A physicist explains what the science of phase transitions can teach us about nurturing innovation

A moonshot is an ambitious goal, but physicist and entrepreneur Safi Bahcall is interested in what he calls “loonshots,” or the neglected, unhinged ideas that then go on to change the world.

In 2011, Bahcall — who has a doctorate in physics and founded a company focused on drug discovery — started working with then-President Barack Obama’s Council of Advisors on Science and Technology on a project to shape the future of national research. On the first day, the chairman of the group said that the goal was to “write the next generation of the Vannevar Bush report.” Bahcall had never heard of Vannevar Bush, an engineer and inventor who led the Office of Scientific Research and Development during World War II and played a crucial role in setting America’s priorities in science and tech.

As Bahcall read up on the history, he became more and more interested in the question of how important ideas are nurtured or forgotten. The resulting book is Loonshots: How to Nurture the Crazy Ideas that Win Wars, Cure DIseases, and Transform Industries (St. Martin’s Press) and it’s “about what an idea from physics tells us about the behavior of groups and teams, and how companies can use that to innovate faster.”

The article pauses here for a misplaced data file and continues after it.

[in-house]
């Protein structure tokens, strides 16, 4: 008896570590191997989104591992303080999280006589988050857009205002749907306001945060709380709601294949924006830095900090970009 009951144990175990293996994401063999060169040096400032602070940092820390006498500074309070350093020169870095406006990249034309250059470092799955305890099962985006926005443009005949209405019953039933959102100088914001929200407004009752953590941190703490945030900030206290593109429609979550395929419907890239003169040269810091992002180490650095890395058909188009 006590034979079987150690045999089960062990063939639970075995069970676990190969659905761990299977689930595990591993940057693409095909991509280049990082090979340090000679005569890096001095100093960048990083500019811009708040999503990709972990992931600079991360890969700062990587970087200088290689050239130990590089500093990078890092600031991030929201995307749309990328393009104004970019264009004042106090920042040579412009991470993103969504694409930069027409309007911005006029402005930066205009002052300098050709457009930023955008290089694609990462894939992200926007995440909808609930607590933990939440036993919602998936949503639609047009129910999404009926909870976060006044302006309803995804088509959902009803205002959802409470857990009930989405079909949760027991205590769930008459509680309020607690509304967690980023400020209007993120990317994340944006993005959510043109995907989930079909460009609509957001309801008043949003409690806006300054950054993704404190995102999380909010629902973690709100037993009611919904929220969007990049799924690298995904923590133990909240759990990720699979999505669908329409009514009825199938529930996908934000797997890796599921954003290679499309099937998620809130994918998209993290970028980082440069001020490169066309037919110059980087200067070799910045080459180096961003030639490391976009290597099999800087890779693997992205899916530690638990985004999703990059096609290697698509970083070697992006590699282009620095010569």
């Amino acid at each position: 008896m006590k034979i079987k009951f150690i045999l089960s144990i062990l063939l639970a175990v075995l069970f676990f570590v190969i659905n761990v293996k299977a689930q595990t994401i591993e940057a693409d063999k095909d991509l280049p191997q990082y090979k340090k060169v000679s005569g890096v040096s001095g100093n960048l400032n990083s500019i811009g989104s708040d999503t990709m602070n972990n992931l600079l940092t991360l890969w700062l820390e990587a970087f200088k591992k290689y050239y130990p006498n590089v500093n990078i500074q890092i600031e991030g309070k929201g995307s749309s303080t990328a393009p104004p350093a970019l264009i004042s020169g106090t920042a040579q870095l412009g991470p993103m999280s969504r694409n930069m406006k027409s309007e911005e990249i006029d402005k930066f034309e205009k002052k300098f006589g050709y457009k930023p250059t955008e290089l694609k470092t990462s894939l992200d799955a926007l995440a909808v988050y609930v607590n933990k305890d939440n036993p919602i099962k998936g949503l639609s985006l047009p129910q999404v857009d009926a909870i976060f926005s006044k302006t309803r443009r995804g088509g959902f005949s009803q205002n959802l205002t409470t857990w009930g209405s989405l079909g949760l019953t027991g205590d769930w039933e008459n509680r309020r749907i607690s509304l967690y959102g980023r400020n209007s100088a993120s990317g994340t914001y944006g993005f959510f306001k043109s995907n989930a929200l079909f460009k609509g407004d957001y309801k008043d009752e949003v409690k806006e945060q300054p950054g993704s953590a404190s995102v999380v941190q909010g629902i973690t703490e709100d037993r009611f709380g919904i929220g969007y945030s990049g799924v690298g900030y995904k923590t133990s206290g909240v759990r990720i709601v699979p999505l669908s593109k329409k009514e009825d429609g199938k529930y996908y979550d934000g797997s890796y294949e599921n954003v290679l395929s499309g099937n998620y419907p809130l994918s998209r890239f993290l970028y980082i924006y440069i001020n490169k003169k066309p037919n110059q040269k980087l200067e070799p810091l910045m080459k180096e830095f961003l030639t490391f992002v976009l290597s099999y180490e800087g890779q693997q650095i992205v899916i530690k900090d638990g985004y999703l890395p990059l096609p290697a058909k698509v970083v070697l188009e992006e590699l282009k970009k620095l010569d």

The Verge spoke to Bahcall about how the science of phase transitions can influence business, organizational trade-offs in companies, and Nokia’s doomed smartphone idea. This interview has been lightly edited for clarity.

The main analogy you use throughout the book is of phase transitions. As a refresher for those who haven’t taken physics since high school, how do phase transitions work?

Imagine you have a glass of water. You stick your finger in the glass, you can swish it around. That’s always true, except as you lower the temperature, all of a sudden at the critical point of 32 degrees Fahrenheit, that behavior completely changes? Why? The molecules inside are exactly the same, but suddenly they change behavior. They freeze, they become completely rigid, they go from sloshing to rigid, and in science that’s called a phase transition.

It turns out that understanding or applying that idea to groups can give you a new way to think about behaviors and why they suddenly change. Most of the books you read talk about how the change comes from the top and the CEO should be the “chief innovation officer,” but in a glass of water there’s no CEO molecule with a bullhorn checking the temperature and going, “well, it’s 33 degrees so let’s be liquid, oh it’s 31 now so everyone line up and be rigid.” There’s something about structure that causes molecules to suddenly change behavior and that has nothing to do with the top or culture. It’s what elements of structure transform the behavior of teams and companies.